The value of research depends on the consumer. Traders look for actionable ideas to shore up their P/(L), policymakers look for insights into the impact of various regulatory changes, and risk managers look for potholes in the road ahead. The best research informs all of these constituencies by impacting the “big picture” thinking of all of these constituencies.
We just got a fine example of the latter from a new paper by Camelia Minoiu of the Atlanta Federal Reserve, and Andres Schneider and Min Wei of the Federal Reserve Board, “Why Does the Yield Curve Predict GDP Growth? The Role of Banks.” An old puzzle in economics is why Treasury Curve yield flattening is an excellent predictor of recessions. The authors conduct a comprehensive investigation into the role of banks in the relationship. A lower term premium, they argue, reduces profitability and the availability of credit.
What does this have to do with the mortgage market? Mortgage credit is provided by both banks and nonbanks. Nonbanks, it may be argued, are monoline credit providers whose credit provision is less impacted by this factor. This leads us to the following chart:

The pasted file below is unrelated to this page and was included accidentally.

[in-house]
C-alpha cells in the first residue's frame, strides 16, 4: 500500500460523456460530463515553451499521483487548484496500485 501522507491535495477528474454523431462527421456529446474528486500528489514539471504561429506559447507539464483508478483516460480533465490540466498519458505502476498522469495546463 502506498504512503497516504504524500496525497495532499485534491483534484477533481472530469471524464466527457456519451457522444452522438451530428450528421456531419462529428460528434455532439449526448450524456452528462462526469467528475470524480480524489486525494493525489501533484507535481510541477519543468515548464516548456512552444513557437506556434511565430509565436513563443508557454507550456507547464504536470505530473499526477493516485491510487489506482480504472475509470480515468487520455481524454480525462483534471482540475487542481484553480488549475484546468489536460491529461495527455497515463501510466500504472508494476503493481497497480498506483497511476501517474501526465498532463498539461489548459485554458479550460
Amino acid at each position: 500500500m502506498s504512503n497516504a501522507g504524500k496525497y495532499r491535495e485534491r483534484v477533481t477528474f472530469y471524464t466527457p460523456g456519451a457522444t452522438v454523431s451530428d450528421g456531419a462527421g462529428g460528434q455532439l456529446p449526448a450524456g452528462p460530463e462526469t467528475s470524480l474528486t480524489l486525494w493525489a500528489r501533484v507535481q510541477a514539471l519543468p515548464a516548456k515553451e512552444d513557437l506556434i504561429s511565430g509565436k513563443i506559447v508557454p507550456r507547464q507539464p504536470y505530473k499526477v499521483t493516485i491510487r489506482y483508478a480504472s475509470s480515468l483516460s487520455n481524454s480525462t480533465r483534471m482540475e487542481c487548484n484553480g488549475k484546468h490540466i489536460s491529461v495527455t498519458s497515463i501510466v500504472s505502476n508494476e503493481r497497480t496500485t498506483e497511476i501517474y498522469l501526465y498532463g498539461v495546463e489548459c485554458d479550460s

The debate around the driver of the bank share chart is often expressed in structural vs. cyclical factors. On the structural side, many argue that the nonbanks have benefitted over the last decade from a growing regulatory burden on banks, combined with an edge in technology adoption that cuts costs and attracts tech-savvy consumers. The cyclical argument is the trend in the curve slope as seen in the above chart. It seems there are some of both factors in play here.
First, consider the year 2020. The bank share was negatively impacted by the yield curve flattening that occurred when the Fed was tightening interest rates the prior year. On the structural side, the onset of the pandemic chased borrowers out of bank branches onto their laptops and smartphones. The nonbanks were better positioned to take advantage of this shock.
Second, the sharp Fed easing in 2020 steepened the yield curve, but the rebound in the bank share in 2021 was quite tepid, as customers got used to the technology and branches remained underutilized.
Going forward, based on the chart above, the continued persistence of inflation keeping the yield curve flat implies that the role of banks in this market will become negligible over the next year or so. Is that our forecast? We don’t forecast, and a lot can happen in a year. But we also don’t rule it out.
 Atlanta Federal Reserve Working Paper, forthcoming. A pdf of a draft can be found at the Social Science Research Network https://papers.ssrn.com/sol3/papers.cfm?abstract_id=4493101#